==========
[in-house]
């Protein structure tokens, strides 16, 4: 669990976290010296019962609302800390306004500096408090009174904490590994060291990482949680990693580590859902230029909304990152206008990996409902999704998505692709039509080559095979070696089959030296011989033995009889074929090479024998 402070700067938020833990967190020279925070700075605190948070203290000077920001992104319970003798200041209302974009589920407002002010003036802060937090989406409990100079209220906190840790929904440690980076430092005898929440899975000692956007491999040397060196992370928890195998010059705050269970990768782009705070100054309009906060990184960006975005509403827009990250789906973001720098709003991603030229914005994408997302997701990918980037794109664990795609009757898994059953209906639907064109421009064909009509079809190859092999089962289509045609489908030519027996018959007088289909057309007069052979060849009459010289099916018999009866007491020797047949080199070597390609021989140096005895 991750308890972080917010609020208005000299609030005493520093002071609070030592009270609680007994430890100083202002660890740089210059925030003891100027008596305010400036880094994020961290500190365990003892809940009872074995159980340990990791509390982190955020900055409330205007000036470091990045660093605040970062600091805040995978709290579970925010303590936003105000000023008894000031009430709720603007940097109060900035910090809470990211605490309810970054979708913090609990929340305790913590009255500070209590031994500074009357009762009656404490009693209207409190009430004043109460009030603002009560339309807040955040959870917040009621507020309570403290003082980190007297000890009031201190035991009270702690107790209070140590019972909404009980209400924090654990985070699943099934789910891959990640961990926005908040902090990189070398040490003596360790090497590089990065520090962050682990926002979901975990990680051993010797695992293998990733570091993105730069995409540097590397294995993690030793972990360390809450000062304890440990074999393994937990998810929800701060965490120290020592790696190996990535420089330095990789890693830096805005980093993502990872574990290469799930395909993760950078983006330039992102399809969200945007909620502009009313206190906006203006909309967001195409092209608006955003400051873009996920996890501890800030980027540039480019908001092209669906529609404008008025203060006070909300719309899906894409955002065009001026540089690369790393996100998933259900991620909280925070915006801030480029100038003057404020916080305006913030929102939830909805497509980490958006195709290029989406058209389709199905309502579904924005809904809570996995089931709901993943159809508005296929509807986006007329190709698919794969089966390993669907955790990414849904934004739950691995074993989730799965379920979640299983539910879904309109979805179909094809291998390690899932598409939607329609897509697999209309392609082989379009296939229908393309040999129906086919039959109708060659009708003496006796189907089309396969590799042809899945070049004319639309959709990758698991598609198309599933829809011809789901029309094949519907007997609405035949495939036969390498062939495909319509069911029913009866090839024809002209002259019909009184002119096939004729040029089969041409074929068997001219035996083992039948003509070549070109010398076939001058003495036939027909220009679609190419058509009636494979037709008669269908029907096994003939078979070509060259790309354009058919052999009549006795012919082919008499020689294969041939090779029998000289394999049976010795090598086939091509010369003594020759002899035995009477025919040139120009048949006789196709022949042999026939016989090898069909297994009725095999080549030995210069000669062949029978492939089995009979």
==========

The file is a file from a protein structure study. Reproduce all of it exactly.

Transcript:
[in-house]
């Protein structure tokens, strides 16, 4: 669990976290010296019962609302800390306004500096408090009174904490590994060291990482949680990693580590859902230029909304990152206008990996409902999704998505692709039509080559095979070696089959030296011989033995009889074929090479024998 402070700067938020833990967190020279925070700075605190948070203290000077920001992104319970003798200041209302974009589920407002002010003036802060937090989406409990100079209220906190840790929904440690980076430092005898929440899975000692956007491999040397060196992370928890195998010059705050269970990768782009705070100054309009906060990184960006975005509403827009990250789906973001720098709003991603030229914005994408997302997701990918980037794109664990795609009757898994059953209906639907064109421009064909009509079809190859092999089962289509045609489908030519027996018959007088289909057309007069052979060849009459010289099916018999009866007491020797047949080199070597390609021989140096005895 991750308890972080917010609020208005000299609030005493520093002071609070030592009270609680007994430890100083202002660890740089210059925030003891100027008596305010400036880094994020961290500190365990003892809940009872074995159980340990990791509390982190955020900055409330205007000036470091990045660093605040970062600091805040995978709290579970925010303590936003105000000023008894000031009430709720603007940097109060900035910090809470990211605490309810970054979708913090609990929340305790913590009255500070209590031994500074009357009762009656404490009693209207409190009430004043109460009030603002009560339309807040955040959870917040009621507020309570403290003082980190007297000890009031201190035991009270702690107790209070140590019972909404009980209400924090654990985070699943099934789910891959990640961990926005908040902090990189070398040490003596360790090497590089990065520090962050682990926002979901975990990680051993010797695992293998990733570091993105730069995409540097590397294995993690030793972990360390809450000062304890440990074999393994937990998810929800701060965490120290020592790696190996990535420089330095990789890693830096805005980093993502990872574990290469799930395909993760950078983006330039992102399809969200945007909620502009009313206190906006203006909309967001195409092209608006955003400051873009996920996890501890800030980027540039480019908001092209669906529609404008008025203060006070909300719309899906894409955002065009001026540089690369790393996100998933259900991620909280925070915006801030480029100038003057404020916080305006913030929102939830909805497509980490958006195709290029989406058209389709199905309502579904924005809904809570996995089931709901993943159809508005296929509807986006007329190709698919794969089966390993669907955790990414849904934004739950691995074993989730799965379920979640299983539910879904309109979805179909094809291998390690899932598409939607329609897509697999209309392609082989379009296939229908393309040999129906086919039959109708060659009708003496006796189907089309396969590799042809899945070049004319639309959709990758698991598609198309599933829809011809789901029309094949519907007997609405035949495939036969390498062939495909319509069911029913009866090839024809002209002259019909009184002119096939004729040029089969041409074929068997001219035996083992039948003509070549070109010398076939001058003495036939027909220009679609190419058509009636494979037709008669269908029907096994003939078979070509060259790309354009058919052999009549006795012919082919008499020689294969041939090779029998000289394999049976010795090598086939091509010369003594020759002899035995009477025919040139120009048949006789196709022949042999026939016989090898069909297994009725095999080549030995210069000669062949029978492939089995009979």